Chicken, Entree, Pasta, Recipes, Seafood, Side dishes, Vegetables

A Few More Dishes with Tarragon Cashew Pesto

A few weeks ago, I posted a recipe for tarragon-cashew pesto (click HERE for the recipe), which is one of my favorites. I then mentioned that I use the pesto in numerous dishes. In the recipes here, you can find a few of these free-style dishes. Hopefully they will inspire you to use this, or any other type of pesto, in different, tasty ways. Try them and enjoy.

Stuffed mushrooms with Tarragon-Cashew Pesto
Preheat the oven to 410F (210C). Remove the legs of 4 large button mushrooms and scrape off the dark gills. Mix 4 Tbs pesto with 2 Tbs sour cream and fill the mushrooms. Sprinkle the top with some red salt (or other coarse salt), and bake for 20-25 minutes. Sprinkle chopped tarragon on top and serve.

Roasted Acorn Squash with Tarragon-Cashew Pesto
Preheat the oven to 410F (210C). Clean and cut 1 medium size Acorn squash into medium size sections. Place on a roasting pan, sprinkle with a bit of salt and light olive oil and roast for 30-35 minutes. Arrange on a serving plate, add 2-3 Tbs pesto on top and serve.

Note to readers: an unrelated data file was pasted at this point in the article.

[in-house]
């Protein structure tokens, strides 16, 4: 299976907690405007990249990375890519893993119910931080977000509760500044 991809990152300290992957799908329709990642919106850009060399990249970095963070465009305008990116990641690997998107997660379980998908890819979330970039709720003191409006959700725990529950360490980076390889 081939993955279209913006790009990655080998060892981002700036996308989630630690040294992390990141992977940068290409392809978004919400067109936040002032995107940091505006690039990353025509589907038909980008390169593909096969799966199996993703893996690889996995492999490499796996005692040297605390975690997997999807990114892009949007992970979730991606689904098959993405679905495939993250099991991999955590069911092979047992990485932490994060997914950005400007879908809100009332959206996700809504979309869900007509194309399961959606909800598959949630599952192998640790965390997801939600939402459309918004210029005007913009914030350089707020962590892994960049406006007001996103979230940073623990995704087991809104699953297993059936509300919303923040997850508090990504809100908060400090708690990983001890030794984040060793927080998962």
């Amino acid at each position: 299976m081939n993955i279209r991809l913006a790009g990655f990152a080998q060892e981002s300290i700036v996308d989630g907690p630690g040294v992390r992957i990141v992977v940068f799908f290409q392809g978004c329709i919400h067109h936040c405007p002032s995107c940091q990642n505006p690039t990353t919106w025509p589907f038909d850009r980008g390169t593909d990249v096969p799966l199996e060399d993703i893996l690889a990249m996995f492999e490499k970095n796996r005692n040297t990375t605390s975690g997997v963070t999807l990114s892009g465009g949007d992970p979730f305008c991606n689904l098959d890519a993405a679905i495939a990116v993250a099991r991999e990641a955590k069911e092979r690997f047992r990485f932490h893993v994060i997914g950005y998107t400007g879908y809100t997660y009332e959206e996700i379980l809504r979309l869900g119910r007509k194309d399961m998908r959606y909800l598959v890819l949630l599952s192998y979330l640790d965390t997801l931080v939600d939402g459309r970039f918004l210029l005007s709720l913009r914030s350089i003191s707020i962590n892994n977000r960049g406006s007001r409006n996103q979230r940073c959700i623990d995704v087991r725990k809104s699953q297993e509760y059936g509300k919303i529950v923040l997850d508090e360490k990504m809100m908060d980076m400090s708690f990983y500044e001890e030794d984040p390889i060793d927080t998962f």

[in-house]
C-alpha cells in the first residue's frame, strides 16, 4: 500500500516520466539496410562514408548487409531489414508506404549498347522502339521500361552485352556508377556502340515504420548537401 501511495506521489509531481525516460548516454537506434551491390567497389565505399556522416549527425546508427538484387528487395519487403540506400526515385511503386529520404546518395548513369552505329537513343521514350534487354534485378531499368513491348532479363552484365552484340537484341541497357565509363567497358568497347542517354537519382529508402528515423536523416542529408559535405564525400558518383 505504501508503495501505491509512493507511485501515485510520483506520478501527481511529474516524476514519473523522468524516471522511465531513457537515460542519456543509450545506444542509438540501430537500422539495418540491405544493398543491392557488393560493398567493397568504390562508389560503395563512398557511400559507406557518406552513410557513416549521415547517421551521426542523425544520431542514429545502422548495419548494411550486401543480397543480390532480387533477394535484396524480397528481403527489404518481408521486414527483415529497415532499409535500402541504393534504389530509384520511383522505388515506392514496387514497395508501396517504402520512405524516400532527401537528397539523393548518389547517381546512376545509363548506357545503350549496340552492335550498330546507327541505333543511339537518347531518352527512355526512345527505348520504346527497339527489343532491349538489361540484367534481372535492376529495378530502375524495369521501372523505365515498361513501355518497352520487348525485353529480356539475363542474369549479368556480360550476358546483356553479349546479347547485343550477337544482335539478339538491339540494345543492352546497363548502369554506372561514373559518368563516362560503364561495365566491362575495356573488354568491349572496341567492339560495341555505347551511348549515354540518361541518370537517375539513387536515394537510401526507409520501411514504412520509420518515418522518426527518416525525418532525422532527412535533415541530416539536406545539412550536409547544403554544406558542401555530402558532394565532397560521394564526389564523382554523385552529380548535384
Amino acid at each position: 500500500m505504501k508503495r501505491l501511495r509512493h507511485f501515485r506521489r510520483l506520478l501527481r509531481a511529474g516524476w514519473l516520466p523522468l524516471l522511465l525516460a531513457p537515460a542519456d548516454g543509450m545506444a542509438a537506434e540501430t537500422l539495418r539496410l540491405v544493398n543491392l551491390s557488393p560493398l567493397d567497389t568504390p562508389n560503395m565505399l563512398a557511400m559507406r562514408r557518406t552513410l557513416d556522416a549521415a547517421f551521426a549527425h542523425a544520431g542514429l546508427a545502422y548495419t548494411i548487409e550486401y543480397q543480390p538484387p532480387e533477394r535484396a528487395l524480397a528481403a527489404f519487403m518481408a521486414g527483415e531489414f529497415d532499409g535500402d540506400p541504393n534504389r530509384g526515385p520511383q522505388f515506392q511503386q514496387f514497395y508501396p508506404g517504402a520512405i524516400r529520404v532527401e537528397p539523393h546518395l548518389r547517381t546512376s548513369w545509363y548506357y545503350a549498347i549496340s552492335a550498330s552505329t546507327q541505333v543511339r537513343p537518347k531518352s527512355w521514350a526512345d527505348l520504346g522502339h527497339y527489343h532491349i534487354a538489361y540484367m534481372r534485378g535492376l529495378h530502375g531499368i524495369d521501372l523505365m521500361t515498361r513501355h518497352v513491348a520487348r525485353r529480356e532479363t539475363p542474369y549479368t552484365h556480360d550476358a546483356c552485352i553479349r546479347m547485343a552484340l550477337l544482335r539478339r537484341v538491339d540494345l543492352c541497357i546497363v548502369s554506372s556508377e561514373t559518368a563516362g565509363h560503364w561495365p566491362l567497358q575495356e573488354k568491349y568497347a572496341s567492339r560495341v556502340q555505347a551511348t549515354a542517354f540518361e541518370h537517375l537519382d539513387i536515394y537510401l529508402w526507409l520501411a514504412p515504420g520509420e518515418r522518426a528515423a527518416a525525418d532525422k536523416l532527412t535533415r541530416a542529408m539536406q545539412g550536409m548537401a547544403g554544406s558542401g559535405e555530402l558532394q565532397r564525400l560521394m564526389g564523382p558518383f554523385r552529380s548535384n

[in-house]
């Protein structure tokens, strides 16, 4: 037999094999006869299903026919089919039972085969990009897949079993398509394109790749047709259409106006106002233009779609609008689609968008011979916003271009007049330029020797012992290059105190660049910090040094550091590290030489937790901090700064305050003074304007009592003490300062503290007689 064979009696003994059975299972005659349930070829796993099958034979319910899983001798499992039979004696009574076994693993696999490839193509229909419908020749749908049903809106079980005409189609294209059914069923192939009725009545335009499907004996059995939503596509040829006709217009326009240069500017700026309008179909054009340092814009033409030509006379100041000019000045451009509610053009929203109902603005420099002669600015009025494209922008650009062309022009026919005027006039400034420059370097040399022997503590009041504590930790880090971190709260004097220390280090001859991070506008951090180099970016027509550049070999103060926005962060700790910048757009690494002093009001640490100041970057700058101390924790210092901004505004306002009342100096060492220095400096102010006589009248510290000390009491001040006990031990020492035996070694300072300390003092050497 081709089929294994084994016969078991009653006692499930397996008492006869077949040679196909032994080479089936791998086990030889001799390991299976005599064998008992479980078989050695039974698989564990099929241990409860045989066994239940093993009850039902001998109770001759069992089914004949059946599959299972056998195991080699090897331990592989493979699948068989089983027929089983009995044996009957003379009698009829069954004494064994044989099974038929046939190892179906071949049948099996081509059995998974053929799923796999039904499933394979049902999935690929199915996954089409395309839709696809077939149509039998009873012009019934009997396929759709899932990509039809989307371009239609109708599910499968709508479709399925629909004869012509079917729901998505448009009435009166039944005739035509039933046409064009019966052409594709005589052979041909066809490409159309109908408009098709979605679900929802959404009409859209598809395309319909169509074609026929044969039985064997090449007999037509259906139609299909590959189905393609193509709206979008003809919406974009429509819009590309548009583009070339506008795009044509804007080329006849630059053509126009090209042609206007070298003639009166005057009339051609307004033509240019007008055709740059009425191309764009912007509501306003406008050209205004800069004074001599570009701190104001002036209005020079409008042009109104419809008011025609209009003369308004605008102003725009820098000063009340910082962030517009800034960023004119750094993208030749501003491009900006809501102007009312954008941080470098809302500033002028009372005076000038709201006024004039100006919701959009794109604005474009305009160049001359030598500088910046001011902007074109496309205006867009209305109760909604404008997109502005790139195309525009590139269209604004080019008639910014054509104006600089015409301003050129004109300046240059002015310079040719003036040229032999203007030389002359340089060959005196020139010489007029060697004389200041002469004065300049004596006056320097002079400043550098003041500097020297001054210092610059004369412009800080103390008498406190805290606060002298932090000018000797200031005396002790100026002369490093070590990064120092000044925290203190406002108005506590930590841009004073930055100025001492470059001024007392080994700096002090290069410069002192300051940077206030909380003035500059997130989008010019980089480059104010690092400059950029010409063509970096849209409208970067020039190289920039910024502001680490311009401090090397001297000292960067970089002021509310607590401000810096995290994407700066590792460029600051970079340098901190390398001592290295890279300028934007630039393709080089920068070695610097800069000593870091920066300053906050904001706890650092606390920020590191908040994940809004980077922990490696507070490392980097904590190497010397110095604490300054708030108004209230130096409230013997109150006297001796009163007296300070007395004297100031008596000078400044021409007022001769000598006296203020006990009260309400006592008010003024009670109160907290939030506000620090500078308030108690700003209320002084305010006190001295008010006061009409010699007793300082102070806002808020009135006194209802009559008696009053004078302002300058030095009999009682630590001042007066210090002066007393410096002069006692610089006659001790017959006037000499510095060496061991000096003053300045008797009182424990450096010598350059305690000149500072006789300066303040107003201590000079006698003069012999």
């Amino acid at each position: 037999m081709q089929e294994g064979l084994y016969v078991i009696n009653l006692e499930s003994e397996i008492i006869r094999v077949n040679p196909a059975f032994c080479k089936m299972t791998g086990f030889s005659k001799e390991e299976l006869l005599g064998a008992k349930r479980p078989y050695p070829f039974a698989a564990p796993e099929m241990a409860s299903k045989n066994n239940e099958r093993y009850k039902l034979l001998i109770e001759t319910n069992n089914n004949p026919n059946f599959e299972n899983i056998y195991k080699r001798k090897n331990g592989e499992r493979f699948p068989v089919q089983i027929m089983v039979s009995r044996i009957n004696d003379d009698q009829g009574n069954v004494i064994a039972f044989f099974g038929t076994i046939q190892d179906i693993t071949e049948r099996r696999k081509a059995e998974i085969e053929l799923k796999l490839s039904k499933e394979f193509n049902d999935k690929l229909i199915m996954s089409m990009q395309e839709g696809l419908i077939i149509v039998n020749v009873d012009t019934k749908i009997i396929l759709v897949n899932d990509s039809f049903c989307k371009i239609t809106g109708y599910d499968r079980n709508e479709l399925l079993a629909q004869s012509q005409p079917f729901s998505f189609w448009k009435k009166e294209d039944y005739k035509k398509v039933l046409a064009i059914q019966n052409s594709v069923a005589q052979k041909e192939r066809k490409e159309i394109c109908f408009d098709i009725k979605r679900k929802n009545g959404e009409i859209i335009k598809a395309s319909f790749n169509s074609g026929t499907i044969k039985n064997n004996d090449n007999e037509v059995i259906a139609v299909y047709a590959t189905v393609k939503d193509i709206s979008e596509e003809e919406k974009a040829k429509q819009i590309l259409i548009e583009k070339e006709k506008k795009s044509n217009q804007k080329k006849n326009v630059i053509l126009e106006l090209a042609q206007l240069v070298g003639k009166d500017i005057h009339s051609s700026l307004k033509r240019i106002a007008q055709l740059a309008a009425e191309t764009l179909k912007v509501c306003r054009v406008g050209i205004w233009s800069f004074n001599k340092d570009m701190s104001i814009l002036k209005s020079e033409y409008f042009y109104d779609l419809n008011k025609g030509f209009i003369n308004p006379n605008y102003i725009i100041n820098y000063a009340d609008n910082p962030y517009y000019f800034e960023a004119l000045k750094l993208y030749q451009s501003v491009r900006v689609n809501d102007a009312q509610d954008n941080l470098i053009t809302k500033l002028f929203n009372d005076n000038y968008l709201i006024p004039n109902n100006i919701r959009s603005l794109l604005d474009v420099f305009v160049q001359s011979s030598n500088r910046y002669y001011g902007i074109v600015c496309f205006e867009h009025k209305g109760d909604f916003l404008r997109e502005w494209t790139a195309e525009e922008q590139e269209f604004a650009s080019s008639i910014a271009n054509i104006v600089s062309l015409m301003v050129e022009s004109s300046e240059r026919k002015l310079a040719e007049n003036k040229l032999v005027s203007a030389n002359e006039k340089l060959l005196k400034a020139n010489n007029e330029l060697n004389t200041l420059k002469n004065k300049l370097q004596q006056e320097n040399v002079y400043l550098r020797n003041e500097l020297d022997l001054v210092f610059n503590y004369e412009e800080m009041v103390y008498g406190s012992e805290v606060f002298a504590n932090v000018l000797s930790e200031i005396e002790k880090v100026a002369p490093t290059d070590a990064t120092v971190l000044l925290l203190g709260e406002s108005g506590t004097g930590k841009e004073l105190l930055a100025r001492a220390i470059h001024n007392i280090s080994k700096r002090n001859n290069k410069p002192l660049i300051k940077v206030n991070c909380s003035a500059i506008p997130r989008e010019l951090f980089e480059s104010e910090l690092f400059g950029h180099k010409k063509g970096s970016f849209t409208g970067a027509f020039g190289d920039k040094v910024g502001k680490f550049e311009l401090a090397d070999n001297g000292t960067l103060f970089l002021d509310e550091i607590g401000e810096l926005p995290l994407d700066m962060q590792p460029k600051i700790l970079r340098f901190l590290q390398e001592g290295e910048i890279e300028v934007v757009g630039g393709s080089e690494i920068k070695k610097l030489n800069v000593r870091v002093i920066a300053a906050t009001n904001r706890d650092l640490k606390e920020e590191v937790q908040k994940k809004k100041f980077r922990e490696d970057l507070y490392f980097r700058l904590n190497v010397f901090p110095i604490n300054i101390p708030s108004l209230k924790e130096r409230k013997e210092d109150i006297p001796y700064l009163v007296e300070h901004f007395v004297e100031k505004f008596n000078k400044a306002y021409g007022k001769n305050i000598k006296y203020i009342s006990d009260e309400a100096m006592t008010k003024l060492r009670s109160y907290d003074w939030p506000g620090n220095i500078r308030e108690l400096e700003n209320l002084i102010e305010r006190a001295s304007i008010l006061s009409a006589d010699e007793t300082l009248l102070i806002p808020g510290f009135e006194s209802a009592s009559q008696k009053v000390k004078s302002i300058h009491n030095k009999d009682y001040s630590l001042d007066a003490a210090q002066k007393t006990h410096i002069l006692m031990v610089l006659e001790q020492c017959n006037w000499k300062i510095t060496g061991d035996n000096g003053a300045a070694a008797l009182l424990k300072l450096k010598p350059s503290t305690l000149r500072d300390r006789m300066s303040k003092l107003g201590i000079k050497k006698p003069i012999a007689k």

Chicken breast with mushrooms, gnocchi, cherry tomatoes and Tarragon-Cashew Pesto
Cook 1 lb 1.6oz (500 grams) store bought potato gnocchi according to package instructions. Heat 2 Tbs olive oil in a large pan over medium-high heat. Add 8 sliced button mushrooms (legs removed) mix and fry for 2 minutes. Move the mushrooms to one side of the pan and add 1 medium size chicken breast, sliced. Fry for 2 minutes and add the drained gnocchi. Flip the chicken and fry for 2 more minutes. Add about 10 halved cherry tomatoes and 2 Tbs pesto. Mix and fry for 2-3 minutes longer. Taste and adjust seasoning before serving.